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Crossbreeding coral helps it survive cooler waters

Jun 25, 2015, 6:01 PM EDT
Large starfish on coral reef with school of small fish swimming in background
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A University of Texas at Austin study published in the journal Science details research conducted from the United States and Australia on coral reefs. Scientists found that crossbreeding coral that grows in hotter, tropical areas with coral that grows in cooler waters helps the latter defend itself against rising sea temperatures. Reuters reports:

The study, by scientists in the United States and Australia, raises the possibility of deliberate breeding to pass on heat-tolerant genes to combat climate change, linked by almost all scientists to a build-up of man-made greenhouse gases in the atmosphere.
 
"Coral larvae with parents from the north, where waters were about 2 degrees Celsius (3.6 Fahrenheit) warmer, were up to 10 times as likely to survive heat stress, compared with those with parents from the south," the scientists found.
 
And cross-breeding of the corals, of the Acropora millepora species common in the Pacific and Indian Oceans, brought offspring that were "significantly" better at coping with rising temperatures than the cooler southern corals, they wrote.
 
Corals, which are tiny stony-bodied animals, form reefs that are vital nurseries for many fish and are big draws for scuba-diving tourists.
 
"What I think is the most viable strategy is simply to transplant adult corals - we make a reef and let then cross with the natural corals," Mikhail Matz, a co-author at the University of Texas at Austin, told Reuters.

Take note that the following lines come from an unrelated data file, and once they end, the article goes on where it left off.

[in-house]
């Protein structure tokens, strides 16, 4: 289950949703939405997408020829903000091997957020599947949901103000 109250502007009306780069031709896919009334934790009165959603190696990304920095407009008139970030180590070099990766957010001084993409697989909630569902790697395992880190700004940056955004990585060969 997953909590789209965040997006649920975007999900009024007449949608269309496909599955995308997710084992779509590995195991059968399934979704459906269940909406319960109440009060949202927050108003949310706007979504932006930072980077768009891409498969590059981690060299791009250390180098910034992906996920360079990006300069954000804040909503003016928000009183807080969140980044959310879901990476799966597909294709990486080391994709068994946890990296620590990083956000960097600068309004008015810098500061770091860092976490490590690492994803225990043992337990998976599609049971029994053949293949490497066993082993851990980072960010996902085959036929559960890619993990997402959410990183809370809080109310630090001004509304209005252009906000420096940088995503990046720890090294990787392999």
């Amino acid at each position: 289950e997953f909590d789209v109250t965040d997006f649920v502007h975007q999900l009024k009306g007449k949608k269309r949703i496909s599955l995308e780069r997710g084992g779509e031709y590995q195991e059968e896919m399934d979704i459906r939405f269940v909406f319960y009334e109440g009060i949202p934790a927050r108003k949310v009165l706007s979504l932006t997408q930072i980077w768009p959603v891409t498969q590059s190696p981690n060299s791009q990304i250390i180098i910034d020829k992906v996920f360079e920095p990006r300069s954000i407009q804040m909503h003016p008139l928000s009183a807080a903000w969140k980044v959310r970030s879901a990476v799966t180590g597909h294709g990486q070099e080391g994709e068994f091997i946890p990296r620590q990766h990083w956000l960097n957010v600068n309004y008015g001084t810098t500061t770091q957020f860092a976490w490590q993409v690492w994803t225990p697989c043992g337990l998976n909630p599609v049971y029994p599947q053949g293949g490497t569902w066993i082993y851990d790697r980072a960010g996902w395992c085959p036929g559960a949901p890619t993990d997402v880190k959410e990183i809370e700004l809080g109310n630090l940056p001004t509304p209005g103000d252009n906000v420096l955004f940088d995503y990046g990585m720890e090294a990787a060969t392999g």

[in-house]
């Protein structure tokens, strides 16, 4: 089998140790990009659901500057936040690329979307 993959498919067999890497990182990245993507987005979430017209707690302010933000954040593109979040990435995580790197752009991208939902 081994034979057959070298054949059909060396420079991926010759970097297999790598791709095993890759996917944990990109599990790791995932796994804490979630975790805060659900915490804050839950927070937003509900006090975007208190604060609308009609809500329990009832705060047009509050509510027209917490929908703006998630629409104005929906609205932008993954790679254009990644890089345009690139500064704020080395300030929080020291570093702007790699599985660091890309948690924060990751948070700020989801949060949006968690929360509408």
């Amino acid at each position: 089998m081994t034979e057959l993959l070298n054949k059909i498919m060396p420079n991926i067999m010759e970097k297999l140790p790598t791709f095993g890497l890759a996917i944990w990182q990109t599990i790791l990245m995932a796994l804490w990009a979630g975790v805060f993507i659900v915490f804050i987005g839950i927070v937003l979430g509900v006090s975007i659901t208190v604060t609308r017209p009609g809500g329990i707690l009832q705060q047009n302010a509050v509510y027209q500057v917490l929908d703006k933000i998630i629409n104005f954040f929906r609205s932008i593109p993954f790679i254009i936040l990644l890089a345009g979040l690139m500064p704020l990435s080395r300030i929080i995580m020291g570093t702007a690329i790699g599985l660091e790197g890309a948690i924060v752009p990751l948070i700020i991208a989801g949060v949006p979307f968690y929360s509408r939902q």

The Washington Post reported in early June on the risks for ocean life as a result of global warming:
 
Continued warming of the Earth’s oceans over the next century could trigger disruptions to marine life on a scale not seen in the last 3 million years, scientists warn in a study released Monday.
 
The changes could include extinctions of some of the ocean’s keystone species as well as a widespread influx of “invasive” animals and plants that migrate to new territory because of changing environmental conditions, the report says.
 
But the most dramatic disruptions would likely be averted if the world’s nations can bring greenhouse gas emissions under control in the coming decades, the authors write in the scientific journal Nature Climate Change.
 
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